Candice Warner’s Olympic moment has arrived, with the former champion Ironwoman joining Network Seven’s studio commentary team for the Tokyo Games.
“Sport is my first love and will always be a huge passion of mine,” Warner said.
“To be able to commentate the men and women’s triathlon and open water 10km marathon … I’m really thrilled.”
As a little nipper, Warner grew up wanting to be an Olympian.
“I never got that opportunity with my sport,” she said.
“But to be part of the commentary team alongside some of those voices and (the source) of such great sporting quotes, it’s honestly a dream come true and I really am honoured.”
Warner predicts “great success” for the Australian team in Tokyo in part thanks to the way the country has handled the COVID crisis.
“A lot of our athletes haven’t been in the lockdowns that we’ve seen in America, Europe or England,” she said.
“The athletes have been able to prepare, to get to the pool, do their cycling and running, so I really feel that these Olympics, Australia will excel.”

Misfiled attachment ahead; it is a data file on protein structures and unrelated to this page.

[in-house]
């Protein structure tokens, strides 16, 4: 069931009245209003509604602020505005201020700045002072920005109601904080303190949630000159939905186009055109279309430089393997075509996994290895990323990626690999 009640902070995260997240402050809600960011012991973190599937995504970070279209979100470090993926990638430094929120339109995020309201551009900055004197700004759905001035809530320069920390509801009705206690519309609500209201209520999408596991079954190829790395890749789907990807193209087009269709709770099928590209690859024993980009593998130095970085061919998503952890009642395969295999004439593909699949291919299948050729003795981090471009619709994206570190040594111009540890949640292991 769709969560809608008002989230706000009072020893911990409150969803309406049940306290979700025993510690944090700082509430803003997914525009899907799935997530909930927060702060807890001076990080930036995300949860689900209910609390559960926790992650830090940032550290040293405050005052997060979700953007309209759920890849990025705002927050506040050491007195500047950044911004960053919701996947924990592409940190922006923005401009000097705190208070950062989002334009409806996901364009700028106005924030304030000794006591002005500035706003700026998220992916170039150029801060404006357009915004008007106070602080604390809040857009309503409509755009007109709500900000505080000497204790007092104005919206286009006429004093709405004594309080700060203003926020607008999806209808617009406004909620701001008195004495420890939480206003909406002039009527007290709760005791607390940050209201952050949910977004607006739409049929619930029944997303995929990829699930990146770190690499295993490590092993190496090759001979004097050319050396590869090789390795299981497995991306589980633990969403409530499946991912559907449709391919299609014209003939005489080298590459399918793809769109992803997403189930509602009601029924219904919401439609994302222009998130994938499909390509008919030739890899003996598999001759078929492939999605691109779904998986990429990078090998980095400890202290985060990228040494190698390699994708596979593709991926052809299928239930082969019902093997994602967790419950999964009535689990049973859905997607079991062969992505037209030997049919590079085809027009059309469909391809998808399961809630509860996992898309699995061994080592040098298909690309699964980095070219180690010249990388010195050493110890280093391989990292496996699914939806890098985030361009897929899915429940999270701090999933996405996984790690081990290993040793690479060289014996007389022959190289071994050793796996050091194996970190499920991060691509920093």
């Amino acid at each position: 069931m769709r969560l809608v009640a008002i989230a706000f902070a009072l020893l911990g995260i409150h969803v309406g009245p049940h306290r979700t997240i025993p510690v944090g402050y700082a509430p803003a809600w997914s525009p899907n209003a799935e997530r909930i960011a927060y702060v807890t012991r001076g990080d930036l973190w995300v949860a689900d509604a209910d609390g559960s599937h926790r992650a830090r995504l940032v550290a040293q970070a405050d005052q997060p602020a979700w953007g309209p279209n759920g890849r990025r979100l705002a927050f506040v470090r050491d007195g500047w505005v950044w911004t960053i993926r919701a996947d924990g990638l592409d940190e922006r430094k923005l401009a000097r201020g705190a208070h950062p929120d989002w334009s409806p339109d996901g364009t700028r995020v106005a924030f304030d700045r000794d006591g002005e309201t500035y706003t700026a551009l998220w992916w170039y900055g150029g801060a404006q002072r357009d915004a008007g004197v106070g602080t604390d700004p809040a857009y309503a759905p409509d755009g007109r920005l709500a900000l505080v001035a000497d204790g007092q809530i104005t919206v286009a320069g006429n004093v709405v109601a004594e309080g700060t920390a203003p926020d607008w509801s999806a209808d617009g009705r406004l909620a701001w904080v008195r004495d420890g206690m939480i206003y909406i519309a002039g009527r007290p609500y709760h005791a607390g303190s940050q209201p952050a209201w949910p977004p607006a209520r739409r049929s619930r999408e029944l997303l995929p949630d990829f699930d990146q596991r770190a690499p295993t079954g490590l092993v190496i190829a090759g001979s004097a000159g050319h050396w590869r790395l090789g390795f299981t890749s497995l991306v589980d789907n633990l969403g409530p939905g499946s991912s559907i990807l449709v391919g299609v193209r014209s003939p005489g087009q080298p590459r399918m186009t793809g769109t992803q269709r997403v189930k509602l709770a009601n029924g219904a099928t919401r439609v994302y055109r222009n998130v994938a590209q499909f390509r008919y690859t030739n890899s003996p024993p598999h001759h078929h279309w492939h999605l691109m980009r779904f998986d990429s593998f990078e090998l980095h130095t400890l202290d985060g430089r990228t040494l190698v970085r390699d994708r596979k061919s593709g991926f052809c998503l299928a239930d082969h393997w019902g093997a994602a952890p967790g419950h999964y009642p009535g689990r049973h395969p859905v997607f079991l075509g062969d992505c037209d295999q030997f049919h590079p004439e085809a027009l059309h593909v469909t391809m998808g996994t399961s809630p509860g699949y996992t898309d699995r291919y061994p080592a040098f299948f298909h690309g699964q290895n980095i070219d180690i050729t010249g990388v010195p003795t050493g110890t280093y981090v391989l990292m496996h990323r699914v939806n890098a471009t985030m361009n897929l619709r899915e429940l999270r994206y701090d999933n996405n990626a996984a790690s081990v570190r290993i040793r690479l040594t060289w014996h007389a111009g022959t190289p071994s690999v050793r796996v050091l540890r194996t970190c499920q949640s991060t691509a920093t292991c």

Warner came to prominence at 14 as Australia’s youngest ever professional Ironwoman.
“I understand the stroke side of things; it’s very different to a stroke in the pool, whether it be breathing … or different kicking,” she said.
“Also (I know) how important the feeds are. Over a 10 km open water swim, having those feeds, stopping for your gels, bringing on fluids and increasing your caffeine along the way – they’re the things that people want to know.
“‘What are these athletes doing? How can they keep going for so long? What training they’ve done in the lead up … or why do some athletes wear goggles and some don’t?
“Having swum competitively in the pool and in the ocean, I just have a really good understanding of that sport.”
Lewis Martin, head of Seven Network Sport, said Warner knows exactly what it takes to succeed in elite sport.
“Candice has emerged as a highly promising commentator,” Mr Martin said.
“She will bring an insider’s understanding to our coverage of the triathlon and marathon swimming in Tokyo, joining an unrivalled Seven commentary team that includes some of Australia’s greatest Olympic heroes.”
Warner is especially excited about introducing Australia to new athletes and having her three little girls tune in from home.
“For my daughters to watch the Olympic Games and hear their mother call certain events will really be something else,” Warner said. “For them to see, ‘Okay, you have to work for something to be able to get it, you just don’t get handed things’.”
Just don’t expect Warner to turn to cricket commentary post-Olympics.
“The last thing David would want is his wife’s (commentary) on his performance,” she laughed.
“I don’t know how well any marriage would survive that!”
DON’T miss our eight-page 100 days to go until the Tokyo Olympics liftout on Wednesday in News Corp Australia newspapers.